The talks, specifically over pay demands by tens of thousands of striking teachers, doctors and scientists, appeared set for deadlock, prompting fears Solidarity would call for a general strike and, simultaneously, a parliamentary vote of no confidence against Ms Suchocka's fragile coalition government.
With only minority support in the Sejm (parliament), Ms Suchocka, who took office last July, could easily be voted out of power. But according to many observers in Warsaw, the lack of any credible alternative could enable her to cling on a little longer. 'It is touch and go for Suchocka,' said Adam Bromke of the Polish Academy of Sciences. 'But whatever the outcome of the current struggle, her room for manoeuvre will be extremely limited.'
According to the Prime Minister herself, her hands are already firmly tied. In a rare televised address to the nation on Monday, she insisted there were no extra funds available to meet the teachers' demands, and, promising that the worst was now over, she appealed to Poles, once again, to be more patient.
'A general strike overthrowing the government and dissolving parliament would not solve anybody's problems, but would undermine everything we have been building for the past three years,' Ms Suchocka said. 'It would be an unforgivable mistake to let Poland abandon its chosen course now.'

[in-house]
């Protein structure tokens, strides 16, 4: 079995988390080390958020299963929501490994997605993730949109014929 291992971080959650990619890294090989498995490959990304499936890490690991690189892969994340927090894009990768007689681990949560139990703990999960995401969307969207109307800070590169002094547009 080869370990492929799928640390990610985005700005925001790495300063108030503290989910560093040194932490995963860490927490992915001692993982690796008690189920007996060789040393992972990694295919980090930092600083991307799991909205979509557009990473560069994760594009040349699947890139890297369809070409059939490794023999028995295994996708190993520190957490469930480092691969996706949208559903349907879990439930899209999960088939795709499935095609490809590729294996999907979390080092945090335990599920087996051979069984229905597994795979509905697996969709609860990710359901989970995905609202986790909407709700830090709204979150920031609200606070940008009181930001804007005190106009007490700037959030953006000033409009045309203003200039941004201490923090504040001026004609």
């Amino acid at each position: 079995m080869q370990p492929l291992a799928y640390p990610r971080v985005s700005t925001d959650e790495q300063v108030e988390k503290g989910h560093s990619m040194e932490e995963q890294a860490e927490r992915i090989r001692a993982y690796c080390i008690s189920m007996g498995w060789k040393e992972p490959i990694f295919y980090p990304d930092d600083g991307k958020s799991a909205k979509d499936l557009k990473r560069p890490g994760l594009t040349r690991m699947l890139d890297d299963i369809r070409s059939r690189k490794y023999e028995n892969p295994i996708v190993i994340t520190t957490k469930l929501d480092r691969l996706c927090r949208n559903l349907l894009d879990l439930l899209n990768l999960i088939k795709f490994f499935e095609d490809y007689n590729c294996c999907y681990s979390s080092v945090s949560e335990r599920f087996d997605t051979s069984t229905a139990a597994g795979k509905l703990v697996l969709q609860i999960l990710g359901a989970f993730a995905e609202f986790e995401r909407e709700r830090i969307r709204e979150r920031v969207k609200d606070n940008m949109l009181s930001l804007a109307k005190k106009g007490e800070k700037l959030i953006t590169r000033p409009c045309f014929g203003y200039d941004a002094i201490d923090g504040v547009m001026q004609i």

Most teachers, whose salaries average 2.5m zloty a month ( pounds 105), well down on the 3m- zloty national average, have had enough talk about Poland having turned the corner, light at the end of the tunnel and the need to grin and bear just one more austerity budget in order to secure vital International Monetary Fund loans.
With prices still rising faster than wages, they, together with state-employed doctors, scientists and artists, are pressing for a pay rise of 600,000 zloty a month - a cause in which they are receiving the full support of Solidarity.
Although nothing like the force it was at the height of the battle against Poland's former Communist regime, the union still has a strong membership and 26 MPs in its parliamentary faction. A nationwide Solidarity strike could still cause havoc.
For Solidarity radicals, the time has come for the union to reassert itself. Many resent the compromises that had to be made in the immediate post- Communist years when, with former Solidarity members leading the country, the movement was torn between supporting a government bent on radical economic reform and the needs of ordinary working people, many of whom were hurt through those reforms. They see this dispute as a chance to reconfirm Solidarity's commitment to the latter - and to return unequivocally to its trade union roots.Reuse content